When Ann Arbor T-Shirt Company owner Jerry Kozak gave the greenlight on the Polska Pride design line, he envisioned Polish Americans like himself purchasing the shirts as a way to connect with their roots.
As with similar pride lines for other countries, the designers took a national symbol, in this case a white, crowned eagle that harkens back to 1295, and photoshopped it together with a list of modern Polish cities and towns.
The alternate design has the town name in the center of a heart made up of cute stylized national pastimes — jousting? — buildings and animals.
But when you take such a heart and juxtapose it with the Polish name for Auschwitz, Oswiecim, the effect is less than warm and fuzzy.
It would be next to impossible to find areas of Poland untainted by anti-Semitism or murder of Jews during World War II. But the town of Oswiecim, annexed by Nazi Germany in 1939, was the site of the largest and most notorious extermination camps during World War II, where approximately one in six Jews who died in the Holocaust were killed.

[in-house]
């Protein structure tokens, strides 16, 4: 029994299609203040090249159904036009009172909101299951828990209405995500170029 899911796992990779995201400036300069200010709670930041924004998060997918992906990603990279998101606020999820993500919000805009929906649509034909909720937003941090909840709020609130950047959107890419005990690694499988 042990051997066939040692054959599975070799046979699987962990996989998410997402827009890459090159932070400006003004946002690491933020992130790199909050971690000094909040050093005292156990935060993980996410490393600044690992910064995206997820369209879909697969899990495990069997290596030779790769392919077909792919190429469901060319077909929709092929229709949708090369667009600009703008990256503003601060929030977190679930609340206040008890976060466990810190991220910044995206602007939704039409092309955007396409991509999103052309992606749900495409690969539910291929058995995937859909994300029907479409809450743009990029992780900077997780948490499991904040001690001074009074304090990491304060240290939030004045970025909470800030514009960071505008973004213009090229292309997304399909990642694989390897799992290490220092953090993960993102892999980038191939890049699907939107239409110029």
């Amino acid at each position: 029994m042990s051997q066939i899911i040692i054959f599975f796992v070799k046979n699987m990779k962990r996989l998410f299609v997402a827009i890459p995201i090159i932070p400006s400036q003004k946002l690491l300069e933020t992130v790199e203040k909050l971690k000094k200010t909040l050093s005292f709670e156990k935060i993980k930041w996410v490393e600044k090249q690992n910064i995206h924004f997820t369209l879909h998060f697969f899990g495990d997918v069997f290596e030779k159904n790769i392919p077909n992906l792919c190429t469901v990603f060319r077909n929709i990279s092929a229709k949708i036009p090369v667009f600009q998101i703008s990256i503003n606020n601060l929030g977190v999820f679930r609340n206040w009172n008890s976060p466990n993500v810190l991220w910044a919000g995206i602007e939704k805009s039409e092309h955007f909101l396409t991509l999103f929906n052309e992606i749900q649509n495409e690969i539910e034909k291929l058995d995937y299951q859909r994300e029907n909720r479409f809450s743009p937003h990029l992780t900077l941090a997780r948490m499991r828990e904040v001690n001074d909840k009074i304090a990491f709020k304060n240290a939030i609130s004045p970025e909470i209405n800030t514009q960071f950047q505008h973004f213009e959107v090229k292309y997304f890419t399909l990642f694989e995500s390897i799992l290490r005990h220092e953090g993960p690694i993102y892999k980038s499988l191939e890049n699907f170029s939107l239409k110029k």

Today Oswiecim, located near Krakow, houses some 40,000 Polish citizens.
Other notorious sites were also part of the original line. The Times of Israel received an email Wednesday with a screenshot of another questionable choice — Jedwabne, where some 340 Polish Jews were massacred in 1941 while locked in a blazing fire that was controversially lit by Polish nationals.
In a brief conversation with The Times of Israel, owner Kozak explained he and his company had no intention of being controversial in their location choices. Indeed, when the case of Jedwabne was brought to his attention, he pulled the Amazon sales page for it “within five minutes,” he said, calling it a “pretty simple miscommunication.”
“Clearly if we had ever known that a massacre was there, we wouldn’t have sold it,” said Kozak.
Kozak’s designers took the names from modern towns’ maps without researching their histories. All T-shirts are printed on order and there is no backstock. Kozak said he is receptive to emails (email@example.com) about other potentially problematic locations.
“It is interesting that a place can be tainted by one event — if you think about the Warsaw Ghetto and concentration camp there, Warsaw is so much older and bigger that you would never associate it just with that,” said Kozak, comparing it to New York City, which is “so much bigger” than just the World Trade Center attack.
“It’s all fairly benign when you’re just working with places on a map,” said Kozak.